5. Mastercard Rebrand

Designed by: Pentagram.

In an ever-evolving world of payment methods and technology, MasterCard was eager to reflect a readiness and optimism about this shift in the financial industry. In January, the company underwent an evolution of its brand identity to reflect its part in modern technology. This began with a new, simplified and modern brand mark—their unmistakable overlapping red and gold circles are now a flat logo design, expressing confidence in its brand recognition with the removal of the wordmark. Though not implemented across all touchpoints, it’s still a bold and powerful move.

Image from Pentagram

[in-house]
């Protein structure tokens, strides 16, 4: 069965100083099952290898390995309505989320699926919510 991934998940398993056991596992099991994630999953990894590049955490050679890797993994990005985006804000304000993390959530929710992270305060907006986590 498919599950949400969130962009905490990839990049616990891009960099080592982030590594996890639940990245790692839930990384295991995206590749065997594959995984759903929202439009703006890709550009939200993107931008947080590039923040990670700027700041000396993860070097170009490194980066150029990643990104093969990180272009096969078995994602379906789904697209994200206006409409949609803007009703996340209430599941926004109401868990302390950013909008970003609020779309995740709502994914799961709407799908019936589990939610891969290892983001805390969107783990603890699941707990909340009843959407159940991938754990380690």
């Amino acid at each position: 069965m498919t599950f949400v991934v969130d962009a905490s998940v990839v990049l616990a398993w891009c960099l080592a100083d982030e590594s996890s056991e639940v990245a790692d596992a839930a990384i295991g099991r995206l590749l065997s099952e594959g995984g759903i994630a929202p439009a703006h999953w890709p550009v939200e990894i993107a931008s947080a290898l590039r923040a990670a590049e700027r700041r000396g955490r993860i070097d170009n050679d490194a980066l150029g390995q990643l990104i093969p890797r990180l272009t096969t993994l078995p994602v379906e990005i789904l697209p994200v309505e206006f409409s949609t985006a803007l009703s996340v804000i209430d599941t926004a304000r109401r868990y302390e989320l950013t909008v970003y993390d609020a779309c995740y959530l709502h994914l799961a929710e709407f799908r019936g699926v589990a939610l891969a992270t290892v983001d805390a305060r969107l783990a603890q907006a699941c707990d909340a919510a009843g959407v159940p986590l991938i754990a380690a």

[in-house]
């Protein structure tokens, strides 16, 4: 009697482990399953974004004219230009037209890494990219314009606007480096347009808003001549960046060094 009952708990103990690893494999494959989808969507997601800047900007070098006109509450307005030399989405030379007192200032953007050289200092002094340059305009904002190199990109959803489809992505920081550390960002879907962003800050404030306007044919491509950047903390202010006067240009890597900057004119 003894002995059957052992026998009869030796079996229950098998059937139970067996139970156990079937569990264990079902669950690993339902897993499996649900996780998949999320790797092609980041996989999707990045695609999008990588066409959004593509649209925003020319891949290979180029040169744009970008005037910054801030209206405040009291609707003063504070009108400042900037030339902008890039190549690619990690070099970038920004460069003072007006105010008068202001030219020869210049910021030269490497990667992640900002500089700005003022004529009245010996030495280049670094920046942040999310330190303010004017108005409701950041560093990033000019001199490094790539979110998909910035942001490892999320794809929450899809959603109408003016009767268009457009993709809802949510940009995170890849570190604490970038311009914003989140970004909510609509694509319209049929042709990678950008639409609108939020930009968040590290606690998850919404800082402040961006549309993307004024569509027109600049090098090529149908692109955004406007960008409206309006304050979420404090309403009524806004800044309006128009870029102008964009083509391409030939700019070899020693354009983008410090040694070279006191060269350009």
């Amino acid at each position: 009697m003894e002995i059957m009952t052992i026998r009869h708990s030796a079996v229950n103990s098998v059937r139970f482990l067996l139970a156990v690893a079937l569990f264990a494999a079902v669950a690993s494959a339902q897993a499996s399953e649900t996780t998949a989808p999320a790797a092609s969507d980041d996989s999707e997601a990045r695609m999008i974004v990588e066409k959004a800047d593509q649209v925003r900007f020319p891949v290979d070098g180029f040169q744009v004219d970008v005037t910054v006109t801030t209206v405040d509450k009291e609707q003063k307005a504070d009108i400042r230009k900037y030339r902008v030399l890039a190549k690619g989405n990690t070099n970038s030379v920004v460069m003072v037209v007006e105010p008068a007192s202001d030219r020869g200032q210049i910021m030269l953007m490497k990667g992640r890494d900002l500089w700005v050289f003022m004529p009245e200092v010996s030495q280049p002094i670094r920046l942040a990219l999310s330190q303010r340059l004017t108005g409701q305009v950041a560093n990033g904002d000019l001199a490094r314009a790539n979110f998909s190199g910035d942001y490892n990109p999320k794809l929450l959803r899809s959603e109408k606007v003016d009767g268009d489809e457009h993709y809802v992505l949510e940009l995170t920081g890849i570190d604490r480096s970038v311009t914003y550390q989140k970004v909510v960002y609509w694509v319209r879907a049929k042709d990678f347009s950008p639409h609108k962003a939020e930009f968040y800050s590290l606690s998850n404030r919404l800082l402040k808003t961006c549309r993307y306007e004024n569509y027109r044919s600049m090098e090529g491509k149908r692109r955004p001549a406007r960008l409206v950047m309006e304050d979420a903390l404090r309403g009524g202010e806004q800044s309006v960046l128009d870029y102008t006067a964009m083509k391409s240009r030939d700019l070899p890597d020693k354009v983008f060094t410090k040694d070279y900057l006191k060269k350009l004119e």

What went well:

As an iconic and well-established brand, MasterCard had the option to remove its wordmark completely. But because they kept the similar two overlapping circles, the brand is still recognizable.

Overall the new logo is more fresh, the colors are more bright and inviting, and by removing the wordmark, MasterCard now has more flexibility to incorporate the brandmark into other marketing collateral. Overall, it's a strong brand identity that allows for Mastercard to continue to grow and expand their business.

6. Slack Rebrand

Designed by: Pentagram

Last January, Slack took a big risk by removing the beloved and relevant hashtag symbol from its logo. But the company had its reasons. The old logo was essentially useless. It was difficult to use on anything that didn’t have a white background, and was often used inconsistently, which is a big no-no in branding 101.